“Almost there!” Rahman bellowed as loudly as he could. “Keep going! Satria Malay!”
“Die fighting!” the soldiers chorused, and Abuzaid called, “Allahu Akbar!”
As Cool As Iced Cincau
Rahman gave a quick nod to his mentor, and Abuzaid grinned. Unbelievable. Even as weary as he must be, drenched in crab blood and wading through freezing water on a ship that was minutes from exploding, the old man was smiling. He was always like this in battle. The sergeant danced among the enemy fighters, as steady as a highliner, and as cool as the iced cincau that all Malay kids drank in summer. Abuzaid still had some charge left in his laser rifle and he used it carefully, ducking and weaving, hitting the crabs with quick bursts at close range, and following up with thrusts from a crab sword he’d picked up. Those things were heavy. The sergeant was strong, no doubt about that.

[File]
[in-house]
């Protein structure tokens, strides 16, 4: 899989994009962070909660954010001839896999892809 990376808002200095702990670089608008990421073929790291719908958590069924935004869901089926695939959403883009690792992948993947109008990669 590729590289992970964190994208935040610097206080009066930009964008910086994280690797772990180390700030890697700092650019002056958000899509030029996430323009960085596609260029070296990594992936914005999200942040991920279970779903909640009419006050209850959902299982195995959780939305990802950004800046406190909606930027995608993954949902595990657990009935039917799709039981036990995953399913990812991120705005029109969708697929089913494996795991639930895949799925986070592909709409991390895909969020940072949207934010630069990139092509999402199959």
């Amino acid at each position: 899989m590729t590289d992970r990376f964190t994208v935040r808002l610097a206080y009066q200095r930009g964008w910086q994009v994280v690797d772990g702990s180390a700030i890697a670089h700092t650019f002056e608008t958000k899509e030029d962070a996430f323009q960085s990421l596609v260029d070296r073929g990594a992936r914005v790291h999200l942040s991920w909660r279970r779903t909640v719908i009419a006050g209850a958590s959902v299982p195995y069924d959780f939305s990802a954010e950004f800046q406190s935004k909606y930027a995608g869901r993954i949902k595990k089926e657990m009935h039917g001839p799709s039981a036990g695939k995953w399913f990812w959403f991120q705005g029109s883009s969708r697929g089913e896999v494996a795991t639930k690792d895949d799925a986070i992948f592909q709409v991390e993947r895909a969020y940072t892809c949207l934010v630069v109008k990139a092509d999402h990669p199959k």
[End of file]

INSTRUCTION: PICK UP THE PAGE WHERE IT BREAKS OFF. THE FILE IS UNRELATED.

Rahman never worried about Abuzaid in battle. The sergeant was a supreme tactician, and had in fact trained Rahman himself in combat tactics, as he trained all the new recruits.
As for Rahman, he needed nothing but the shield he carried in one hand, and the nano-scalpel in the other. Unlike the rifles and pistols, the scalpel would never run out of charge. Block a strike, sidestep, cut the crab open, and repeat. This was why they called him Cutter.
He lost himself, letting his gaze become diffuse, focusing on nothing, using the extremity of his peripheral vision as an early warning system. Press forward, block out the pain, cold and stench. Nothing but the constant progression of death. No fear. No heroism or cowardice, for such things were labels applied later by bureaucrats and generals who reviewed the statistics of war and assigned praise or blame. On the battlefield there was only survival. You did your best, and you lived or died.
No thought as well of the thousands of innocent crab females and children that would die when this ship blew. Definitely must not think about that, because there was nothing he could do. They were all as good as dead.
Ami Abdulghaffar’s voice came over the i-link broadcast channel, addressing everyone. “Join the United Army, they said! Have a career, see the galaxy.”